How to Tow a Kayak

How to Tow a Kayak
Towing a kayaker and his kayak may be necessary if exhaustion overcomes him in harsh weather, if illness or injury occurs, or if a kayaker is rendered instable by fear. Especially in large groups, it may be necessary to tow whether you are leading a group or just paddling among your friends. Make sure your towing equipment and skills are in order by practicing in good weather, because more often than not, when you actually need to tow a kayak, the weather conditions will be harsh.

Instructions

Difficulty: Moderate

Things You’ll Need:
  • Tow line, 15 ft. long
Step 1
Fasten your tow line--which should be fitted as part of your kayak's deck line system for convenience--to the bow toggle of the victim's kayak, and begin paddling. This is the single-tow method. It is very hard work for the person towing.
Step 2
Prepare for your speed to be diminished at least by half. It can be hard to keep up with a group in this manner, but if you are the only two kayakers, it is the only way.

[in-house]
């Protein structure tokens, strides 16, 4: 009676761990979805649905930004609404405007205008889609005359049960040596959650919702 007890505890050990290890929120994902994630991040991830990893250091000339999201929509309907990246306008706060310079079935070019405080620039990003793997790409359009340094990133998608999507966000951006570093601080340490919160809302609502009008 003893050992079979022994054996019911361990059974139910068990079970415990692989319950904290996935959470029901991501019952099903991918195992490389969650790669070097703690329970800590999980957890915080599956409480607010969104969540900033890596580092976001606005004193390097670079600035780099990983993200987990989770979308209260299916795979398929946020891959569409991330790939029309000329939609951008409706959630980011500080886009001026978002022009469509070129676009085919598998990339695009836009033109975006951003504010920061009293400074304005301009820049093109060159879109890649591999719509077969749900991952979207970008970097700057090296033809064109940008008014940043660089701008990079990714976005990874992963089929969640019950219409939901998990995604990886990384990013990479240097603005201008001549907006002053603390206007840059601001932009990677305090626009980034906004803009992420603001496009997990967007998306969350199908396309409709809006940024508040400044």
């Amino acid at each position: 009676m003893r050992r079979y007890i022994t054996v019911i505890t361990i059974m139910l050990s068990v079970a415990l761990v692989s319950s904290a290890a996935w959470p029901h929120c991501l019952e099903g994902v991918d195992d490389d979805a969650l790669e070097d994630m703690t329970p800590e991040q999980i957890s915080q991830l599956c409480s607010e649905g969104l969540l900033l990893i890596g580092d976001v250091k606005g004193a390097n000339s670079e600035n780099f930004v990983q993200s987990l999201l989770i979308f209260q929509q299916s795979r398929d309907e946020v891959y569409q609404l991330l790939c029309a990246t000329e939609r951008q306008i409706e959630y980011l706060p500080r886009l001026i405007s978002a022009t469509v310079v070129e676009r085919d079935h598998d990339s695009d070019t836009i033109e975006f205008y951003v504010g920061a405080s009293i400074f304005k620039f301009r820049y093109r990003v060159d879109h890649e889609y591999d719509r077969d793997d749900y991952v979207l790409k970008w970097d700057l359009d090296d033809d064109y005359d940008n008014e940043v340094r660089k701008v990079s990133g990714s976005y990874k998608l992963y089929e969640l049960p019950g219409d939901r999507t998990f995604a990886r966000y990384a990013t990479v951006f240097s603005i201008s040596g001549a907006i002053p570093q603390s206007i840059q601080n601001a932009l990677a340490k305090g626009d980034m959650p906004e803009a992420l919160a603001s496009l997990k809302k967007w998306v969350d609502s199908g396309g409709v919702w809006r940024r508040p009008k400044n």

Step 3
Choose the tandem-tow method if you have at least three paddlers. This is a much more powerful system with little danger of collision. The victim's kayak will be placed last in line, with an able kayaker towing, and another able kayaker in front of that one, towing the first tower. Regular speed can usually be maintained in this manner.
Step 4
Place two able kayakers in front of the victim's kayak, with both their tow lines connected to the victim's kayak, similar to how sled dogs are connected to one sled. This method can be just as powerful as the tandem tow, but some people find that the paddles of the two towers get in each other's way.
Step 5
Prepare yourself mentally for a worst-case scenario when towing. A towed kayak can become swamped or even sink. If this happens do not perform a rescue with the tow line still attached. The kayak being towed can override the back deck and stab your rib cage or harpoon your hull. More than one person on any outing should be trained to tow.

Article Written By Naomi Judd

Naomi M. Judd is a naturalist, artist and writer. Her work has been published in various literary journals, newspapers and websites. Judd holds a self-designed Bachelor of Arts in adventure writing from Plymouth State University and is earning a Master of Fine Arts in creative writing from the University of Southern Maine.

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